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Post by Dr. Radio on Sun Dec 15, 2013 11:18 pm

You have waaaaay too much time on your hands WC! Shocked 

Just kidding! I love detail items like this for discussion.

RE: Smoking. I heard somewhere that statistics indicated something like 60% of the adult population smoked in 1960. I don't know what percent it is now, but obviously no where near that number!

RE: Automobile sponsors/suppliers. It's like any other vendor or supplier. Who ever wins the "bid" gets in. Buick willing to provide more cars with less hassle? Looks like FOMOCO is out of the picture for that season....

I think these early shows were a unique exception. You could have 2 different brands competing for attention by sharing the stage. Even just a few years later in the mid to late '60s and continuing thru the '70s, if a sponsor of the show was contributing, then they were the ONLY one "allowed". So in other words, if Chrysler was a corporate sponsor of the show, then only Chryslers were predominately "displayed" and you've have the bad guys driving Mopars, Mopars in the parking lot, Mopars being driven by the good guys, cops, etc.

There are some exceptions, just for variety, other makes and models would come into play just for realism. Hawaii 5-0 comes to mind where you'd see everything from Pintos to Chevelles to Marquis in the same episode.

Here's a question for you...............


I understand the big deal about California "Black Plates" in car collecting, but what year did "Blue Plates" start in the land of fruit and nuts? I saw an episode of Adam-12 and an "unmarked" Police green Plymouth had the blue plates... I was bit surprised with that not having the black plates...
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Post by 75X11 on Mon Dec 16, 2013 6:44 am

A few years after Perry Mason, William Talman made a anti smoking PSA after he found that his lung cancer was likely terminal. You can see it on YouTube. Speaking of car placement on tv programs, nearly each program produced by Quinn Martin had only new Fords and almost all used Fords and every so often a used other make. I remember "The FBI" (in color) was sponsored by Ford and always showed a current model T-bird tooling through washington at the close, in addition to the commercials.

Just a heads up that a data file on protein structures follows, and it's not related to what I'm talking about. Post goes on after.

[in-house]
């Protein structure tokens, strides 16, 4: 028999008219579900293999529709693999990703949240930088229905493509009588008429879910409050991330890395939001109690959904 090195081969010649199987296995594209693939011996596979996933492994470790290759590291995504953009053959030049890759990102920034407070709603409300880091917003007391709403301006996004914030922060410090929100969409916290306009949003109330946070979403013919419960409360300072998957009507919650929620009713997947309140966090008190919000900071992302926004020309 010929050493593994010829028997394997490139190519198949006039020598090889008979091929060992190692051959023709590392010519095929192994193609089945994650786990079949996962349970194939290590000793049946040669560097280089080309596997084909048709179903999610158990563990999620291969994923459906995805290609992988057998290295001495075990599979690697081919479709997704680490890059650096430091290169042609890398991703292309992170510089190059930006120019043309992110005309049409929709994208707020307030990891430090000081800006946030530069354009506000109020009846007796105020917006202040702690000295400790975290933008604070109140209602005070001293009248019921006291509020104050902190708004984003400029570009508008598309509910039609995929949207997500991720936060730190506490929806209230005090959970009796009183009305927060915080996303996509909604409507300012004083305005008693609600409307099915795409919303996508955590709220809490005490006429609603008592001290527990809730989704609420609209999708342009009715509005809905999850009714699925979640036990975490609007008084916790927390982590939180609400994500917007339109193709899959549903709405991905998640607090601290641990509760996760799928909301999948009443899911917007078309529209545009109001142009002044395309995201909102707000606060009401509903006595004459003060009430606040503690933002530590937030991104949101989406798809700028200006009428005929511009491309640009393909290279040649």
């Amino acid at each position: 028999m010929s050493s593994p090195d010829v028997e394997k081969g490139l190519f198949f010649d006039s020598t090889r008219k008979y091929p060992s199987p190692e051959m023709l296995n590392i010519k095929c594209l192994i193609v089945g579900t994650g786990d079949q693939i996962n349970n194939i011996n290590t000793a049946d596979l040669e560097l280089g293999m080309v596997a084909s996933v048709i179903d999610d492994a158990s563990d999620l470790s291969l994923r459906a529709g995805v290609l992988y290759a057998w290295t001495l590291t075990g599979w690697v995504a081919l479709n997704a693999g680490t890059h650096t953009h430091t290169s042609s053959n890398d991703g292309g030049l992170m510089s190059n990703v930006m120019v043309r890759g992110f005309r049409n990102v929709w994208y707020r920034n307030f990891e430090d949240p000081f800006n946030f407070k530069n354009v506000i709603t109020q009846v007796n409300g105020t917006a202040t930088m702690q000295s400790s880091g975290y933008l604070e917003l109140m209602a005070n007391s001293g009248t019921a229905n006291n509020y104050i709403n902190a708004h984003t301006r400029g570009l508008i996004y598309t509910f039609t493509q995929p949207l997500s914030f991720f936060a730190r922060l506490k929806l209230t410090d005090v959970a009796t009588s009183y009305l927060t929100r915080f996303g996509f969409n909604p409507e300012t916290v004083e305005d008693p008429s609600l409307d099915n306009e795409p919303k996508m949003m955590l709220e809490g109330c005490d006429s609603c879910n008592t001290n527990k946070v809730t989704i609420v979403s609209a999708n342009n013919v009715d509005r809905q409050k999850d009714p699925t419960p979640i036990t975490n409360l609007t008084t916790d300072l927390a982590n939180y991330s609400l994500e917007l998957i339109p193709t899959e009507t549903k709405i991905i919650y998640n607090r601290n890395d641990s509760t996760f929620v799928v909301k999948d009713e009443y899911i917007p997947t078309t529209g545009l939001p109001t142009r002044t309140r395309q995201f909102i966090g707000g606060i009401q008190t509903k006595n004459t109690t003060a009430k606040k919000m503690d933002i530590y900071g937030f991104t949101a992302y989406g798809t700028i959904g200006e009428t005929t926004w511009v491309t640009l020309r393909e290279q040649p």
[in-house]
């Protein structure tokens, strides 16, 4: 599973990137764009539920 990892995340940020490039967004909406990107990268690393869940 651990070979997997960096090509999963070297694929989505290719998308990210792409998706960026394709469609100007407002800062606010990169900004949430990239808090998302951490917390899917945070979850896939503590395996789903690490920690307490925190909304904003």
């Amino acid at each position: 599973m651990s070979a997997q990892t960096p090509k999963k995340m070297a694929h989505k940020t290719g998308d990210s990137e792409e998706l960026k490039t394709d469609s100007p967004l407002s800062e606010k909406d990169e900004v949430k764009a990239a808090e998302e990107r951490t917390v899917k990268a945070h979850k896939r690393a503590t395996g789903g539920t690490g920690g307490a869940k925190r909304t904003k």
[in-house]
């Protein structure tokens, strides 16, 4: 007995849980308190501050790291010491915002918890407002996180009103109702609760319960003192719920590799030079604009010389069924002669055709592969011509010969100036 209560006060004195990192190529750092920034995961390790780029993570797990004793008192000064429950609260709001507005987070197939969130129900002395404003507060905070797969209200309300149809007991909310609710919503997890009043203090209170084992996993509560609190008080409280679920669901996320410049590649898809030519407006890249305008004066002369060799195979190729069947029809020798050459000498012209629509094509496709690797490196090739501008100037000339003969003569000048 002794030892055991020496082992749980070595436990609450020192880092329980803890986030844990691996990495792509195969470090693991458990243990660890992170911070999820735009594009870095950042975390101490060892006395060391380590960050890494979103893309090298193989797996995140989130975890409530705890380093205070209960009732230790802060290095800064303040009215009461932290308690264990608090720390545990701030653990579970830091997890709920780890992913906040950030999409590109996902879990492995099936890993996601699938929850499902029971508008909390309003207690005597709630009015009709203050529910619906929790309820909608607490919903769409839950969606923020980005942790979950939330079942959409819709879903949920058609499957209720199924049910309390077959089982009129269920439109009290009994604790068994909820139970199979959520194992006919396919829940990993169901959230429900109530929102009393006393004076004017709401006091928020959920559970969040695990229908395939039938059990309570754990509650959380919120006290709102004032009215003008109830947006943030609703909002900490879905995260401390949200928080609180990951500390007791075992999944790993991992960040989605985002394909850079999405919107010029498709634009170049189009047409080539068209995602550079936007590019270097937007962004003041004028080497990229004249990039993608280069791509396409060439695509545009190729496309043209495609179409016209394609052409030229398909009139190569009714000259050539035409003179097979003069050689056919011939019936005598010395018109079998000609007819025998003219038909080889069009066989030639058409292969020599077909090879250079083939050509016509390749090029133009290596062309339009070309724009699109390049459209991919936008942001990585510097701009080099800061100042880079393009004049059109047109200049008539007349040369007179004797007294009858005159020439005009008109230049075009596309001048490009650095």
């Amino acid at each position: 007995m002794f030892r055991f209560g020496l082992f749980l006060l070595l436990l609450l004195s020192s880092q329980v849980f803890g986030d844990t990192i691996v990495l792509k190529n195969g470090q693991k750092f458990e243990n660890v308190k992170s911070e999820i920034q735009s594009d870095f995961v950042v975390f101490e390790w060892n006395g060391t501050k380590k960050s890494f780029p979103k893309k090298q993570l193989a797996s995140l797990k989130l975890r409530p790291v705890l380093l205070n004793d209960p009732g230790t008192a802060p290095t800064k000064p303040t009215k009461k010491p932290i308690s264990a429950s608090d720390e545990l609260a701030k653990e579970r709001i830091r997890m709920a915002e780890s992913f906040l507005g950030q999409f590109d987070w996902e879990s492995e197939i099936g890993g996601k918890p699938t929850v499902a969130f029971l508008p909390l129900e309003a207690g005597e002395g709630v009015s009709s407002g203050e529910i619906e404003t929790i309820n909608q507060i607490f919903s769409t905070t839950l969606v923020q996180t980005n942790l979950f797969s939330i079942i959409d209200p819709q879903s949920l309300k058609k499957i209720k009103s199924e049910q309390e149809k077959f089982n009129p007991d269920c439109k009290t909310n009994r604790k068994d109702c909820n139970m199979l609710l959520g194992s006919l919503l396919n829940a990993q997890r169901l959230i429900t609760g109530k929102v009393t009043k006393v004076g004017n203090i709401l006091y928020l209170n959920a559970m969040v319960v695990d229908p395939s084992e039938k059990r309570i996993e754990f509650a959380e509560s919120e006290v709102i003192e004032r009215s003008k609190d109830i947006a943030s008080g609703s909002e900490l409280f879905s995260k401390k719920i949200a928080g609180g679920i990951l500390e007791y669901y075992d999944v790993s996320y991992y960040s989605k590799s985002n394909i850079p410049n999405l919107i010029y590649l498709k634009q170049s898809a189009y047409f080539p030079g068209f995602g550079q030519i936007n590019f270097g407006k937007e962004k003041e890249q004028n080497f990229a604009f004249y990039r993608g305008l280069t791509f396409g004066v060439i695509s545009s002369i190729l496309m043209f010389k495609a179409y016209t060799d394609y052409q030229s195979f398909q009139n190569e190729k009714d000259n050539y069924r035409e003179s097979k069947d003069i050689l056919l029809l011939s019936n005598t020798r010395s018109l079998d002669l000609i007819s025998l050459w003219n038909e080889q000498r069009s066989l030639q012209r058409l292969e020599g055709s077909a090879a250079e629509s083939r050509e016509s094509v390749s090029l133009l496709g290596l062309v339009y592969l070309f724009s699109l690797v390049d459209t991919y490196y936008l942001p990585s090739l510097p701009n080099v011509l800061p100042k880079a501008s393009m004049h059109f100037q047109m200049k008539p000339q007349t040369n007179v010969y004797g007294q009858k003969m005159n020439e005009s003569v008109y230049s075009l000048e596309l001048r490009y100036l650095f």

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Post by exray on Mon Dec 16, 2013 7:37 pm

Dr. Radio wrote:

I understand the big deal about California "Black Plates" in car collecting, but what year did "Blue Plates" start in the land of fruit and nuts? I saw an episode of Adam-12 and an "unmarked" Police green Plymouth had the blue plates... I was bit surprised with that not having the black plates...

Apparently 1969. Check out this link.
http://en.wikipedia.org/wiki/Vehicle_registration_plates_of_California
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Post by Wildcat445 on Mon Dec 16, 2013 7:57 pm

Thank you for that information. I am not familiar enough with "the land of the fruits and nuts (!)" to be sure. I know black plates are the big deal. I had forgotten about blue plates.

Regards

WC

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Post by Wildcat445 on Wed Dec 18, 2013 3:37 pm

Last evening was the case of "The Tainted Trademark". The accused murderer was the actor who later played Lars, the owner of a sawmill on "Little House on the Prairie." I mentioned that I had not seen an episode of Perry Mason with a '62 Buick in it. This episode, dated 1961, had the accused driving a '62 Ford Custom and his girlfriend/squeeze/co-conspirator driving a '62 Electra 225 convertible. The cops had new '62 Ford cop cars, Sgt Andy Anderson drove a '62 Ford Galaxie four door hardtop and Perry Mason drove his '61 Lincoln four door convertible. This episode may have been during the 1962 season of Perry Mason, broadcast in the latter part of 1961. That would make it after September, when the new cars are traditionally introduced.

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WC

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Post by 75X11 on Wed Dec 18, 2013 4:10 pm

The show had a few older actors as cast members at different times. Kenneth MacDonald played the judge many times. You might recognize him from his appearances in several 3 stooges shorts. George E. Stone appeared as a court clerk . He had played Chester Morris' sidekick in the Boston Blackie series of films.
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Post by Wildcat445 on Wed Dec 18, 2013 4:43 pm

I forgot to mention. The accused not only had a new Ford to drive, but he also had a Philco 38-3 radio that got shown in several different shots.

The "Twilight Zone" had lots of famous actors on it, too. It comes on before Perry Mason here.

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WC

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Post by 75X11 on Wed Dec 18, 2013 6:16 pm

The Twilight Zone was a prestige engagement for any actor. for the new ones, it showed they had arrived. For the old, it showed they still had it. The material was always that good, but it had to be put across by a pro.